Given all the other doctrinal problems with Catholicism, there's little reason to focus on doctrinal problems present in organizational issues. However, the Protestant reformation was all about recovering the gospel, the good news, the evangel. As theological descendents of that reformation, evangelical Protestants need to make sure that the methods we use to proclaim the gospel are God's methods, not man's. Unfortunately, Focus on the Family has missed this eternally significant point.

As a postscript, economics is about people and the choices they make (Gwartney, Stroup, Sobel and Macpherson). When a person combines the tools and methods of economics with all that the Bible reveals about the desires and preferences of fallen human beings, he/she can understand much of the behavior that he/she observes in the world. Given that redeemed children of God (Christians) have a radically new set of desires and preferences (2 Corinthians 5:17), a person can use the tools and methods of economics to understand how Christians should behave differently from non-Christians. In this sense, biblical economics is not completely comfortable with either conservative economics or liberal economics.

Not that it makes any of the above points any more persuasive, but along with earning a masters degree in economics and a doctoral degree in business, I have also earned a masters degree in theology. As a professor at an evangelical Protestant college I am afforded the opportunity to use these studies as I ponder what it means to see and understand business and economics from a distinctly Christian perspective.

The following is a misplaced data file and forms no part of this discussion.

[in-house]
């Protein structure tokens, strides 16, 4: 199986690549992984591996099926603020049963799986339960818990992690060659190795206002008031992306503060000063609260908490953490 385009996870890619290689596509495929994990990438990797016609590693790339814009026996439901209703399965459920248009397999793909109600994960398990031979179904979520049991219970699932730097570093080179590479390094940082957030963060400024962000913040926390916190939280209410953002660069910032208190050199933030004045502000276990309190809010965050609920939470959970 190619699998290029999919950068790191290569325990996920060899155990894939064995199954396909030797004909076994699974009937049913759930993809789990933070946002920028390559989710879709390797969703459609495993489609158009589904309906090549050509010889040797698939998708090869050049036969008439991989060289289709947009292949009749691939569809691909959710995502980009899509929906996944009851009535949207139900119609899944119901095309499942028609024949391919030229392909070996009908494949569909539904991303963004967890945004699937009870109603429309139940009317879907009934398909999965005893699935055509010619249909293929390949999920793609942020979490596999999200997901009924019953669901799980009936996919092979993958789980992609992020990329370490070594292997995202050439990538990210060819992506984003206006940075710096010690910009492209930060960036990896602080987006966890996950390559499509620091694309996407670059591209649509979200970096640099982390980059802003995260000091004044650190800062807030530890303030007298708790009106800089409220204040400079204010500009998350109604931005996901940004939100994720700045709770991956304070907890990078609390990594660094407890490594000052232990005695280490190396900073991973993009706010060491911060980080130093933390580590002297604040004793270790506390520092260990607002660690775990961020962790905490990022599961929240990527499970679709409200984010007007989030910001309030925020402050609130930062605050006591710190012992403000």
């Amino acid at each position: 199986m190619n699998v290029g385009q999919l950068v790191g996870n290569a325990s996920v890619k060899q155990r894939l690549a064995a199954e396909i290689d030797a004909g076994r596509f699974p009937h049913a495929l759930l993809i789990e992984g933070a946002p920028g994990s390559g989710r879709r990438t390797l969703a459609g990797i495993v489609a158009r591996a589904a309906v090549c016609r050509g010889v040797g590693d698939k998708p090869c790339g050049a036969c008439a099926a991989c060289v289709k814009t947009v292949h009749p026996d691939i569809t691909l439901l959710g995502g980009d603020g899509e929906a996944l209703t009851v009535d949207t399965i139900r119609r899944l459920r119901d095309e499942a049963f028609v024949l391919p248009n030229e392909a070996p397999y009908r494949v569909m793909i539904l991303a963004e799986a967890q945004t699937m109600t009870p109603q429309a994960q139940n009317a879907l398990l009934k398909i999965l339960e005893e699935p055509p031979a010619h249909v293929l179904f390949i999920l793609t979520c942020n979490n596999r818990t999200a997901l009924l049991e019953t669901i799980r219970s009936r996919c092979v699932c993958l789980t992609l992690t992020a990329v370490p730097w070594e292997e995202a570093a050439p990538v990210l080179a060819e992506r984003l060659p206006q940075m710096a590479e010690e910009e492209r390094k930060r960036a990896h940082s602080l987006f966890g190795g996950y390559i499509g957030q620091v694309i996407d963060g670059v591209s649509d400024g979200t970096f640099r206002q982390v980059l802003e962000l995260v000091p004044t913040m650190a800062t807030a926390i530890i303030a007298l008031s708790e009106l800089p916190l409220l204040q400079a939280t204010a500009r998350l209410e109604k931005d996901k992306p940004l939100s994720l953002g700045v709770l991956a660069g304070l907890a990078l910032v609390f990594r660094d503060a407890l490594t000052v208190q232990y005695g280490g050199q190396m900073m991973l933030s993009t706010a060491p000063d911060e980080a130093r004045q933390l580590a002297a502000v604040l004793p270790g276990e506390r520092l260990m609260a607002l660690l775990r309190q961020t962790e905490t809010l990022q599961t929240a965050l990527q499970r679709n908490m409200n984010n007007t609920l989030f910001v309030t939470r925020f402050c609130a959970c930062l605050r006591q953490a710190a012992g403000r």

Jeremy Weaver said...

Pretty good for a farmboy.

Tim said...

rene,

You said,
"All the best evangelists I know of (except for one and his life and preaching...) are all either very successful salesmen or were very successful salesmen before going into ministry. Even Billy Graham, as I understand it, set multiple sales records for the Fuller Brush company before he became an evangelist."

Well, I must say who are these "best" evangelists? Billy Graham does not top my list. He doesn't even get the gospel right. His is a decisional regeneration gospel. It is not intended to save, but to make one feel good. As a matter of fact, he has been quoted as saying he preaches the same gospel as the pope. That's from his own mouth. The best evangelists are those who put the word of God and the glory of God first, because to be quite honest, every preacher does not necessarily preach to people first, but to God. The lost are simply those who are the dry bones who are at the mercy of God and in need of His resurrecting power.


You also said, "Before you dismiss me I should share that I have a Bachelors in Economics and I am a Christian. In short, I am familiar with both economic systems and Scripture and trust me it is extemely simple, as evidenced by Mr. London, to reduce Evangelicalism to nothing more than a capitalist take on the Bible."

Sadly, I don't trust you. But I do trust Peter when he said in 2 Peter 2 that one of the big marks of those who are false teachers is that they do what they do for money and sexual favors. We have already seen some of the sexual issues come out of FOTF and I think the money issue has been on the table for many years.